F3 fraction was mainly found to be flavonoids, where flavone may be major component. Flavone has been considered to be antimicrobial agent synthesised by plant for its defence against microbial infection . In wounds, microbial attack is very common process but histological observation showed low infiltration of inflammatory cells in the granulation tissues which indicates protective effect of F3 on wounds.
FGF 2 and VEGF growth factors are well documented to be involved in angiogenesis [27, 28]. Angiogenesis, the growth of new blood vessels, plays a key role in many physiological and pathological processes, such as ovulation, embryogenesis, wound repair, inflammation, malignant tumour growth, retinopathies, rheumatoid arthritis, and angiogenesis-dependent diseases. Both FGF 2 and VEGF C were upregulated in the fractions treatment (Figure 4). In the present study, increased expression of these growth factors was observed in F1 fraction and 8th day postwounding histological section also supported this change in F1 which may indicate prolonged proliferation phase in healing process. Further, on 12th day after wounding, histological section showed fibrous granulation tissue formation (more collagen deposition and no hair follicle-like blood capillaries formation) which may lead to hypertrophic scar formation in F1 treated group (Figure 5, (d)C and (d)D). Fibrous granulation tissue formation has been considered as pathological condition of wound healing process which indicates the chances of hypertrophy of skin .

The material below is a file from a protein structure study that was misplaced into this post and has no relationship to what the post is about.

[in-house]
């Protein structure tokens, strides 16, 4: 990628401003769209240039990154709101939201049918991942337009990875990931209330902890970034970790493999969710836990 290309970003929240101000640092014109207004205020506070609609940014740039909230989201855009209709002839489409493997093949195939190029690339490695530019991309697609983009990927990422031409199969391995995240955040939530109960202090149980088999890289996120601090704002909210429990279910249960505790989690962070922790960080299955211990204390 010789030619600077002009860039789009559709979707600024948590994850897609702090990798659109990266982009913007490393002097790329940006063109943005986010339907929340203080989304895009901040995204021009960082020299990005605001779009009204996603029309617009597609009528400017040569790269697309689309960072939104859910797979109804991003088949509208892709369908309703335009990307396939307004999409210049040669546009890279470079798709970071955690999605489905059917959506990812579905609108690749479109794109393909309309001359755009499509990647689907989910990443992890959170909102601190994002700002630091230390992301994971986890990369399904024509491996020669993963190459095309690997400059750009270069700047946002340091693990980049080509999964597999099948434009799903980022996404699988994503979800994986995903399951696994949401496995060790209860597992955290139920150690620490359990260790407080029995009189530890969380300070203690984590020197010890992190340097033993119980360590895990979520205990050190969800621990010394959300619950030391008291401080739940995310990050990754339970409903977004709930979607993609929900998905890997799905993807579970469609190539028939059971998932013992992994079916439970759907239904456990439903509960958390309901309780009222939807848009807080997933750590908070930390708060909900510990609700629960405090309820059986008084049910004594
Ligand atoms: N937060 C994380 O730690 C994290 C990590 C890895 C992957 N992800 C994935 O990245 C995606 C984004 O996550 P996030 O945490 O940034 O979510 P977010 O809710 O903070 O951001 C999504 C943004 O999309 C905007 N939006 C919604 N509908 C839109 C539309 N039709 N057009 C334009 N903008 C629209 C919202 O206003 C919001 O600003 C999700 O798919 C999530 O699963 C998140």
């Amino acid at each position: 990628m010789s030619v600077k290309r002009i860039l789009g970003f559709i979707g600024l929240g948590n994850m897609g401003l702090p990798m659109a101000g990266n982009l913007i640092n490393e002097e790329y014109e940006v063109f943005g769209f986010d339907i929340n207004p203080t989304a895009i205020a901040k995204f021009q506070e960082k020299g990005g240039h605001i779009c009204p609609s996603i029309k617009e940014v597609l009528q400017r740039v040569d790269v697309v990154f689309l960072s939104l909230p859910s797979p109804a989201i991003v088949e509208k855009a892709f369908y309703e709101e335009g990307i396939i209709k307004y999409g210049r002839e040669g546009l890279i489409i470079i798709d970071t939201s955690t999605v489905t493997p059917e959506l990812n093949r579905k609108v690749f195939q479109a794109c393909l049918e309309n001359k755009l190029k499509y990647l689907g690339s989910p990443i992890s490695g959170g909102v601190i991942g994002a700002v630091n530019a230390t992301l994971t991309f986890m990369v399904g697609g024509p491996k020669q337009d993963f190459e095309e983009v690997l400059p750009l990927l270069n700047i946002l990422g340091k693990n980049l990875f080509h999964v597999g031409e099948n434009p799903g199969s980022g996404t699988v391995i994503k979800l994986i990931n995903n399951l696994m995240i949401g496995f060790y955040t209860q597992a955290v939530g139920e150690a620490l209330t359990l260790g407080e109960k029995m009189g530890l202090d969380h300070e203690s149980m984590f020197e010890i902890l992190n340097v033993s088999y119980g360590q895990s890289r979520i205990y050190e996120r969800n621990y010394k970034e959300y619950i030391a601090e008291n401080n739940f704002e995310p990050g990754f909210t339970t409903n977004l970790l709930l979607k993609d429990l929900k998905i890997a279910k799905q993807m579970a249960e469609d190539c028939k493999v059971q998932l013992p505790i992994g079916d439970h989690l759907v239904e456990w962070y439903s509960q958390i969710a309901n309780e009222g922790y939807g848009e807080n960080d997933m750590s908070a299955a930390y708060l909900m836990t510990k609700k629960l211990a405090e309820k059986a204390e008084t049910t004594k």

Different parts of M. jalapa have medicinal uses in several regions of the world, such as anti-inflammatory , antiallergic  and as pain reliever . F3 fraction with better antioxidant and antimicrobial activities  may have role in anti-inflammatory activity, which help in faster wound healing potential by lowering antioxidant enzyme level (reduce ROS formation which causes oxidative stress leading to delay in wound healing) and increasing ascorbic acid level for collagen remodelling and angiogenic activity. These changes have been observed in histological studies (Figure 5, (e)B and (e)D) which supports role of F3 fraction to enhance the wound healing process by formation of vascular granulation tissue (formation of hair follicle-like blood capillaries) and uniform layering of epithelial line which reduces the chance of scar formation.
Our results implicate that hydromethanolic crude extract of M. jalapa and flavonoid fraction enhance wound healing processes; however, terpenoid fraction may result in unregulated proliferation phase of wound healing and thereby it may lead to hypertrophic scar formation.
Conflict of Interests
The authors declare that there is no conflict of interests regarding the publication of this paper.
Authors gratefully acknowledge Defence Research and Development Organisation, New Delhi, for financial support.